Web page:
1994, PG, 94 min. Directed by George Miller. Starring Joshua Jackson, Aidan Pendleton, Shane Meier, Chelsea Field, Keith Szarabajka, Tina Majorino, Keith Carradine.
REVIEWED By Marjorie Baumgarten, Fri., Aug. 19, 1994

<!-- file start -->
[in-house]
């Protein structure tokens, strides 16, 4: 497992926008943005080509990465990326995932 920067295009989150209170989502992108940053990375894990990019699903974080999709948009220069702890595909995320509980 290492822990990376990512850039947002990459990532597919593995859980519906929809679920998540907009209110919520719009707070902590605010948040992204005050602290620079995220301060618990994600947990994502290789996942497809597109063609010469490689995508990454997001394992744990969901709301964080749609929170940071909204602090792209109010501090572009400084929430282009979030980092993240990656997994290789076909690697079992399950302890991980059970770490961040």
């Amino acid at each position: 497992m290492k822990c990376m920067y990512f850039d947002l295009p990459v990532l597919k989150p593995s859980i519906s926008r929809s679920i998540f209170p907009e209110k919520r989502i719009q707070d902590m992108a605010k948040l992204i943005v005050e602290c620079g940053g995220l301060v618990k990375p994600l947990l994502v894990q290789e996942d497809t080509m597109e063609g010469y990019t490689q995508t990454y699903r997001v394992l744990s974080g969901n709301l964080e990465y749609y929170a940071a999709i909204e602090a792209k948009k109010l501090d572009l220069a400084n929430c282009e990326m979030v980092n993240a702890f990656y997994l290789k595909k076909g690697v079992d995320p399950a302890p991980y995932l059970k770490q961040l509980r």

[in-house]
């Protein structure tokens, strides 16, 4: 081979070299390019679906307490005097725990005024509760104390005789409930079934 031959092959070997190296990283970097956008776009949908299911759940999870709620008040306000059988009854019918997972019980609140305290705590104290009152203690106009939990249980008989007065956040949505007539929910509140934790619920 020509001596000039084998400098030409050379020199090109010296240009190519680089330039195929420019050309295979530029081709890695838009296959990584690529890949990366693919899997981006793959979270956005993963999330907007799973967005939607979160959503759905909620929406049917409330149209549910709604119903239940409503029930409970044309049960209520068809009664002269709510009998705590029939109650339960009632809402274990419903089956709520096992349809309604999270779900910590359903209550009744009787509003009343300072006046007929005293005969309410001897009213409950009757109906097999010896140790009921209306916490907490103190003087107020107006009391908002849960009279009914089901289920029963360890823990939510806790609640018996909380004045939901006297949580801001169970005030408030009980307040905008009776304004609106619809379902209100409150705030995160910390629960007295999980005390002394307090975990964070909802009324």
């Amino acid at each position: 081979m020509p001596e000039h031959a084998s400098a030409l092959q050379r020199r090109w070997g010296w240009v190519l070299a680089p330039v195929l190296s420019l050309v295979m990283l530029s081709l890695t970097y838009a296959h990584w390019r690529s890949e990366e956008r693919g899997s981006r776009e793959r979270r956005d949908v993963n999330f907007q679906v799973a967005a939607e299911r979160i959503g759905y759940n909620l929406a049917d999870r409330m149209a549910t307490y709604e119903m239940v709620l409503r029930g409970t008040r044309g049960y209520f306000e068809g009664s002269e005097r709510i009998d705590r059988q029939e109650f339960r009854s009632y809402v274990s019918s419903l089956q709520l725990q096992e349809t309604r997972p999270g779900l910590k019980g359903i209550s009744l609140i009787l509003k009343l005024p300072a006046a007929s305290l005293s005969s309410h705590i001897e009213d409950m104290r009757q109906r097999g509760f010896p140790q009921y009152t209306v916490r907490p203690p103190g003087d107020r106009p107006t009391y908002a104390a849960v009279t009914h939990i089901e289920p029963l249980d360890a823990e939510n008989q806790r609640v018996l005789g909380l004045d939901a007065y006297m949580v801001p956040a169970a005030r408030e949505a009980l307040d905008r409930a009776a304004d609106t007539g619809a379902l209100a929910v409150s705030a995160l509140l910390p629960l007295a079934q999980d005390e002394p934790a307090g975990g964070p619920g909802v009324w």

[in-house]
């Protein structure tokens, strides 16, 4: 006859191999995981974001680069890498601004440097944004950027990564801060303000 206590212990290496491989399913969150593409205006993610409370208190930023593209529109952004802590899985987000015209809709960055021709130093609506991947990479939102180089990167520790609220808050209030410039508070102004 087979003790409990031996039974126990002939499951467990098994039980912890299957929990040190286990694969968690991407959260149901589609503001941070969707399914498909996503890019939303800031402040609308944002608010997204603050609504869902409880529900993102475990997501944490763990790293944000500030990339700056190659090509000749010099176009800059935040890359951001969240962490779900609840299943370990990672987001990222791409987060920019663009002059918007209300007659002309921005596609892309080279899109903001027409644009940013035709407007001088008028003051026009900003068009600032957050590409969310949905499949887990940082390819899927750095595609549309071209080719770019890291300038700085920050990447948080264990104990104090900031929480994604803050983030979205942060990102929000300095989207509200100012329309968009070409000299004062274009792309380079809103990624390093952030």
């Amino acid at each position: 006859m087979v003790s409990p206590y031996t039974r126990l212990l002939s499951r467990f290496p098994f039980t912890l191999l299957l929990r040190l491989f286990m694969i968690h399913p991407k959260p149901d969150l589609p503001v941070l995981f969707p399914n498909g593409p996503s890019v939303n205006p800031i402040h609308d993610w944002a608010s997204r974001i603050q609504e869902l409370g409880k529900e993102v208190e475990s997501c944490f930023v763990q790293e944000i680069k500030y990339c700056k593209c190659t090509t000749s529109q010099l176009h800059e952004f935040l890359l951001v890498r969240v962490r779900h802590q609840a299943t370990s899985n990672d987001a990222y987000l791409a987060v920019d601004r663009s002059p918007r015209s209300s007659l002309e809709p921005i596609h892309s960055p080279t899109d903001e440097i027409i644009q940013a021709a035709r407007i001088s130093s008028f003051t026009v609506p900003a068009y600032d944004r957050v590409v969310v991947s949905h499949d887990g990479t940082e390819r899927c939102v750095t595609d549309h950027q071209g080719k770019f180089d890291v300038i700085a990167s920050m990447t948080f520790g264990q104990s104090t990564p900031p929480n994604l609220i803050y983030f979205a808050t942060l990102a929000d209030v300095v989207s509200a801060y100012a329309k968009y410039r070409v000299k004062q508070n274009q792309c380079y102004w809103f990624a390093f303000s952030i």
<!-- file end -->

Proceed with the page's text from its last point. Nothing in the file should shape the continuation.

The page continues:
Tell me that you've never harbored the desire to hug a seal and feel the swoosh of a sleek, sinuous sea flapper sliding through your arms- and I'll tell you that, under no circumstances, should you see this summer's Free Willy Wonka, Andre. There is little else to recommend about Andre other than gratification of that old hug-a-seal impulse -- unless you consider the sight of a seal dancing to"The Peppermint Twist" a big plus. If that's the case, odds are good that you and the kids have already done the Seaworld thing this summer and there's no real need to overdose on this end-of-the-summer coda. But if you haven't recently made the Marineland pilgrimage or if you happen to be film buddies with any American girl under the age of 10, you may find yourself at some matinee hugging a tub of buttery popcorn in lieu of a slippery seal. Be prepared for a high quotient of "cute" and a low quotient of storyline. Though the movie claims to be based on a real story, one has to wonder what sort of reality these storytellers inhabit. I can buy the notion of a smart seal; I can even accept the idea of a seal smarter than both Keith Carradine and a little girl put together. But a seal that acts like a St. Bernard and rescues doomed boaters in a storm, editorially comments on situations with unprompted raspberries and applause, watches TV, and becomes a vital family member? Give me a break. The plot is too thin to float but makes up for its threadbare structure with a wholesomeness and PG-feel-goodness that is well-suited to its target audience. Child actor Tina Majorino, who received so much praise for her dramatic role in When a Man Loves a Woman and co-stars with Whoopi Goldberg in Corrina, Corrina due out next week, tends more toward the insufferably cute in Andre -- but, hey, she was probably only following her director's instructions. Keith Carradine, who brings little to his scantly written lead role as the seaport town's harbor master, has certainly had finer moments (though it's difficult to call any to mind) than when dressed up here in a funny party hat singing "Happy Birthday" to a pet seal. Director George Miller (Gross Misconduct, The Neverending Story II) should not be confused with the Australian director George Miller of Mad Max and Lorenzo's Oil fame.